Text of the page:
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Executive chef worked his way up the food chain

POSTED: August 31, 2011 1:30 a.m.
TOM REED/The Times

Rick Whorf, left, executive chef at Lake Lanier Islands Resort, talks with Christopher Ramos in the kitchen of the resort.

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Rick Whorf may have a corner office at Lake Lanier Islands Resort, but his view isn’t a stunning waterfront vista.

Instead, he sees commercial grade appliances and the hustle and bustle of a busy kitchen.

Whorf, the resort’s new executive chef, literally worked his way from the bottom to the top of the kitchen food chain.

"I was a dishwasher and I thought the cooks were having a lot more fun. As it turns out, they were," Whorf said.

Although he didn’t receive formal training, Whorf says his 35-year career has been a perpetual classroom experience.

"I more or less learned from the old-timer guys. The ones that were the hardest on me were the ones who taught me the most," Whorf said.

"My beginning was at a country club in Pittsburgh. It was smaller place, but that’s where I was the dishwasher. He told me if I could learn how to open oysters in the next 15 minutes, I could have the pantry boy position. He showed me how and I did it. That’s how it all started.

"Since I was the new guy with no experience, I did whatever they told me to — salads, cold prep, just whatever they made me do. There was a lot of ‘Run and get this. Go get that.’"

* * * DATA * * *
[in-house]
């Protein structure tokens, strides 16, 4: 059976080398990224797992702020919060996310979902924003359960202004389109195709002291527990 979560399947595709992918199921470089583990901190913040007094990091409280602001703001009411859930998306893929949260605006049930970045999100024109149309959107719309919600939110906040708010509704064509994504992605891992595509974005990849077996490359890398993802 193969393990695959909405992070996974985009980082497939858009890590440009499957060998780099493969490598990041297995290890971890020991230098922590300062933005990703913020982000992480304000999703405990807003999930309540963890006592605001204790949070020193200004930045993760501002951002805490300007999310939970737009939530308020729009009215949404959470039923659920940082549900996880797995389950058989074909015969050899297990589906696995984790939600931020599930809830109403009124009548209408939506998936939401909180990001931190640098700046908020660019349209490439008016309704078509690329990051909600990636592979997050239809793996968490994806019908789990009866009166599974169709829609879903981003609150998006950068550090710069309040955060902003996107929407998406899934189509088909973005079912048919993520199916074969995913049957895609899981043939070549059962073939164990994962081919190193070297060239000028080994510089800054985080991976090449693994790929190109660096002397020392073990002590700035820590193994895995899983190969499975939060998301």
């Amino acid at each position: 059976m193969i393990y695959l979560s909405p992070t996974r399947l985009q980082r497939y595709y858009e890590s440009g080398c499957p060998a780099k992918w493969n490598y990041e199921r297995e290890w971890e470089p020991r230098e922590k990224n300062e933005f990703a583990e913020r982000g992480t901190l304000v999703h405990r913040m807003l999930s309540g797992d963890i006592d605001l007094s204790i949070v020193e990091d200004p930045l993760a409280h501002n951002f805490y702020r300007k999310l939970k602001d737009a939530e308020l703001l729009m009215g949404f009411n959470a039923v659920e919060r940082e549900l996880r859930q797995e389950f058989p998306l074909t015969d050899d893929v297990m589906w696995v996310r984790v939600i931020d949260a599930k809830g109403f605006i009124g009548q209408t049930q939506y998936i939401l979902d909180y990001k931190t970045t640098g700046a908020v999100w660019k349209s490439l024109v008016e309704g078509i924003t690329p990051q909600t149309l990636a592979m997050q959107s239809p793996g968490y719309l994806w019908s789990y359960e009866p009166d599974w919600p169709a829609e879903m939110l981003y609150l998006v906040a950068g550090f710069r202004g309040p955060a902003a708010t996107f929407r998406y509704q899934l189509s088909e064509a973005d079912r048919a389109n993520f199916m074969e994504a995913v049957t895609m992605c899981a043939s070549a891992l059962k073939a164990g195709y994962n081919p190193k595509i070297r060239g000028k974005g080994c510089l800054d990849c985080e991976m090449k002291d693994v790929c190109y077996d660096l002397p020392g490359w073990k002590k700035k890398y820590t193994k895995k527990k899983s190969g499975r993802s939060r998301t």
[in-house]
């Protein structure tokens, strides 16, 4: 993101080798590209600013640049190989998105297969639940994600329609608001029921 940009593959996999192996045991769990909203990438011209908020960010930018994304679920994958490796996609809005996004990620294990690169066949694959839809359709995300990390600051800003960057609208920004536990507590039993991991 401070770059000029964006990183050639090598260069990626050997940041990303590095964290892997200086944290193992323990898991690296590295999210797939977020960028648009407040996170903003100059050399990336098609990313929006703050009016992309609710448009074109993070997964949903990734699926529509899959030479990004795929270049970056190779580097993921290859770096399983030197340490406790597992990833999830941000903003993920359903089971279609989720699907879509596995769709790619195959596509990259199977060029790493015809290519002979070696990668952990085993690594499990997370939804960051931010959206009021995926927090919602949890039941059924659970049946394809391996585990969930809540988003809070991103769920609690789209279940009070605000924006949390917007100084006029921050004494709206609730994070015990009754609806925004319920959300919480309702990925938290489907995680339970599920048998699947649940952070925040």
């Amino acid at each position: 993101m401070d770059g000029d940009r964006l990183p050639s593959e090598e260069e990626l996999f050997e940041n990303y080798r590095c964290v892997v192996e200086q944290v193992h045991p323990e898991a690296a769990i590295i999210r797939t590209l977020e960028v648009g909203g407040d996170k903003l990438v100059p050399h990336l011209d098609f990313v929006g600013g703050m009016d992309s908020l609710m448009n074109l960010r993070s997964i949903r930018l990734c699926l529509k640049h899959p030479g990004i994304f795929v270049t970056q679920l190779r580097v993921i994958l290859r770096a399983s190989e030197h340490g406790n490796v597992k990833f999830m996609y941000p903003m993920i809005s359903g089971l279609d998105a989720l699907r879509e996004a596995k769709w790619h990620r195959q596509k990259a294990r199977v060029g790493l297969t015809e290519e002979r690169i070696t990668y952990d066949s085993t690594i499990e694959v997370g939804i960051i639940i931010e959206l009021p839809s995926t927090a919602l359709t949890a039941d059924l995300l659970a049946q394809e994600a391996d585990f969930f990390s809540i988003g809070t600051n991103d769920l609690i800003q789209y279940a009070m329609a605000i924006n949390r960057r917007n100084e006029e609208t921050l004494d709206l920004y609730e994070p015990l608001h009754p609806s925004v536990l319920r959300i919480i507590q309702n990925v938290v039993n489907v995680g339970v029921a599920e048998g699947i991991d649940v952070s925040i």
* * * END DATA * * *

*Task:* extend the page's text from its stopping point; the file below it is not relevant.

From there, Whorf moved from kitchen to kitchen, learning the trade.

"My next significant job after (the country club) was with the Marriott," Whorf said.

"I worked mostly as a line cook, but I was able to get the hotel, cooking experience."

He went on to open and operate his own restaurant in Dahlonega — Rick’s.

"I had my own restaurant for 11 years," Whorf said.

"It had a lot of different foods. I called it creative American cuisine."

Being creative is one of the things that Whorf says he loves about being a chef, which is why he doesn’t play favorites with styles of cooking or types of food.

"I don’t want to be pigeon-holed. I have a lot of fun learning new things," Whorf said.

"I learn a lot from friends in the business, the Internet and of course there’s tons of media that sparks something. You take an idea, run with it, play around, and come up with a final menu, recipe, or dish.

"It’s no fun just sticking to one thing. There’s so much new stuff, I wouldn’t dare get close to picking a single favorite or even a few favorites."

Although his position as executive chef requires Whorf to take a seat behind his desk to complete paperwork, he says his favorite place to be is sweating over a cook-top.

"My (chef’s) jacket has a lot of stains. I like to do the cooking," Whorf said with a laugh.

"I like to be a part of the show."

Another thing on his list of likes is sharing.

"I share the knowledge that I’ve been given throughout the years with the people that want to learn. By giving your knowledge away, you build a team that can really become invincible to challenges," Whorf said.

He draws inspiration from his childhood dining experiences to create an approachable menu at the resort.

"I come from a big family. We all sat down together for dinner. When we had family get-togethers with the relatives, it was about the food, but it was also about the relationships," Whorf said.

"If we go out to dinner, we’re having fun. I hate to be so stuck-up. If you order a filet mignon and want to put ketchup all over it, go right ahead. It’s your steak. Do what makes you happy. I’m not going to try and force you to eat something I think you should like.

"I want to know what you like and then I’ll make it and hope that I get it right. That’s how I operate — it’s the spirit of the business, but a lot of times it gets lost in ego. I don’t like that.

"I don’t like that at all."



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